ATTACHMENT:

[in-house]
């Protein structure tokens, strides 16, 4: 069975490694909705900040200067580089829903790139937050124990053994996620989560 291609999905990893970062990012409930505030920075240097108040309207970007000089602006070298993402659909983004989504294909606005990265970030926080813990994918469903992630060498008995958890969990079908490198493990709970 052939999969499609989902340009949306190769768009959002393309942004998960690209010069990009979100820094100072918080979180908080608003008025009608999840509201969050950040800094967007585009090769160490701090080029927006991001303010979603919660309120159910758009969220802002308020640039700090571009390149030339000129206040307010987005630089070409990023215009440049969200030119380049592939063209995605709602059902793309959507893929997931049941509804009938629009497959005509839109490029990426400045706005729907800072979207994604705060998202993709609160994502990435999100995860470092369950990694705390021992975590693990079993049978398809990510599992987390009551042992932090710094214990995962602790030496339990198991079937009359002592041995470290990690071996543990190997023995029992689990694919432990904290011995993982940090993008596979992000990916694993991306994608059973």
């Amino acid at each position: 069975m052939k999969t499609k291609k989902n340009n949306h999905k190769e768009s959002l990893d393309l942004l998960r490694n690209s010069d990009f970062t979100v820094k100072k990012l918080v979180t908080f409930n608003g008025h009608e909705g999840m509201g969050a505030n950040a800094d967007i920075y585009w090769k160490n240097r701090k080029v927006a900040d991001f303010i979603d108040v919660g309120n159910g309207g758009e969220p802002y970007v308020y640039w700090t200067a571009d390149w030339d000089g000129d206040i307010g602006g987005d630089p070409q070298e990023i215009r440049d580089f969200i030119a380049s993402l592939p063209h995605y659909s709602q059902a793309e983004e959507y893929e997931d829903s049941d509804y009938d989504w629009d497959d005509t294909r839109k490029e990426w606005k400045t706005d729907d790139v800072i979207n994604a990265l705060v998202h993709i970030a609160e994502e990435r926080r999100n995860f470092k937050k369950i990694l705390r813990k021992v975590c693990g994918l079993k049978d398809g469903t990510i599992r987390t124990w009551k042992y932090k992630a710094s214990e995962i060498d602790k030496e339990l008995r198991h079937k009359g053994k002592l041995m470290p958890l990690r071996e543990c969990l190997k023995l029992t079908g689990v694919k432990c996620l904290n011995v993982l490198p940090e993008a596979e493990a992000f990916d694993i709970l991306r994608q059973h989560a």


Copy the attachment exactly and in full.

[in-house]
């Protein structure tokens, strides 16, 4: 069975490694909705900040200067580089829903790139937050124990053994996620989560 291609999905990893970062990012409930505030920075240097108040309207970007000089602006070298993402659909983004989504294909606005990265970030926080813990994918469903992630060498008995958890969990079908490198493990709970 052939999969499609989902340009949306190769768009959002393309942004998960690209010069990009979100820094100072918080979180908080608003008025009608999840509201969050950040800094967007585009090769160490701090080029927006991001303010979603919660309120159910758009969220802002308020640039700090571009390149030339000129206040307010987005630089070409990023215009440049969200030119380049592939063209995605709602059902793309959507893929997931049941509804009938629009497959005509839109490029990426400045706005729907800072979207994604705060998202993709609160994502990435999100995860470092369950990694705390021992975590693990079993049978398809990510599992987390009551042992932090710094214990995962602790030496339990198991079937009359002592041995470290990690071996543990190997023995029992689990694919432990904290011995993982940090993008596979992000990916694993991306994608059973």
């Amino acid at each position: 069975m052939k999969t499609k291609k989902n340009n949306h999905k190769e768009s959002l990893d393309l942004l998960r490694n690209s010069d990009f970062t979100v820094k100072k990012l918080v979180t908080f409930n608003g008025h009608e909705g999840m509201g969050a505030n950040a800094d967007i920075y585009w090769k160490n240097r701090k080029v927006a900040d991001f303010i979603d108040v919660g309120n159910g309207g758009e969220p802002y970007v308020y640039w700090t200067a571009d390149w030339d000089g000129d206040i307010g602006g987005d630089p070409q070298e990023i215009r440049d580089f969200i030119a380049s993402l592939p063209h995605y659909s709602q059902a793309e983004e959507y893929e997931d829903s049941d509804y009938d989504w629009d497959d005509t294909r839109k490029e990426w606005k400045t706005d729907d790139v800072i979207n994604a990265l705060v998202h993709i970030a609160e994502e990435r926080r999100n995860f470092k937050k369950i990694l705390r813990k021992v975590c693990g994918l079993k049978d398809g469903t990510i599992r987390t124990w009551k042992y932090k992630a710094s214990e995962i060498d602790k030496e339990l008995r198991h079937k009359g053994k002592l041995m470290p958890l990690r071996e543990c969990l190997k023995l029992t079908g689990v694919k432990c996620l904290n011995v993982l490198p940090e993008a596979e493990a992000f990916d694993i709970l991306r994608q059973h989560a």